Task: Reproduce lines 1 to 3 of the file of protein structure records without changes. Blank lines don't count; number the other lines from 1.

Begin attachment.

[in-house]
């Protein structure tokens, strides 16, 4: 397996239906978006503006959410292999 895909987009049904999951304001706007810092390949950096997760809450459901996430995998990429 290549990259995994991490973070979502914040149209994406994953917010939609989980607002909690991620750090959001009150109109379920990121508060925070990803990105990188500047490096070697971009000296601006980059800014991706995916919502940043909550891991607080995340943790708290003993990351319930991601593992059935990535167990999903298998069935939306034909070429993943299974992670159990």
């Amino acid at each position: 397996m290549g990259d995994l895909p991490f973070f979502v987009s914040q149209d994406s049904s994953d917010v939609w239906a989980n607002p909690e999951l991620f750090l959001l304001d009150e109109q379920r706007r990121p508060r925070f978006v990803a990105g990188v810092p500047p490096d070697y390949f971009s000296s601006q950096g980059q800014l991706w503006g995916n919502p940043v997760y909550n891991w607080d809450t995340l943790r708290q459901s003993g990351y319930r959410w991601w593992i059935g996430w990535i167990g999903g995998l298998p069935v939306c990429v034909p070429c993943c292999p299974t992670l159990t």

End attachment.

[in-house]
């Protein structure tokens, strides 16, 4: 397996239906978006503006959410292999 895909987009049904999951304001706007810092390949950096997760809450459901996430995998990429 290549990259995994991490973070979502914040149209994406994953917010939609989980607002909690991620750090959001009150109109379920990121508060925070990803990105990188500047490096070697971009000296601006980059800014991706995916919502940043909550891991607080995340943790708290003993990351319930991601593992059935990535167990999903298998069935939306034909070429993943299974992670159990």
């Amino acid at each position: 397996m290549g990259d995994l895909p991490f973070f979502v987009s914040q149209d994406s049904s994953d917010v939609w239906a989980n607002p909690e999951l991620f750090l959001l304001d009150e109109q379920r706007r990121p508060r925070f978006v990803a990105g990188v810092p500047p490096d070697y390949f971009s000296s601006q950096g980059q800014l991706w503006g995916n919502p940043v997760y909550n891991w607080d809450t995340l943790r708290q459901s003993g990351y319930r959410w991601w593992i059935g996430w990535i167990g999903g995998l298998p069935v939306c990429v034909p070429c993943c292999p299974t992670l159990t």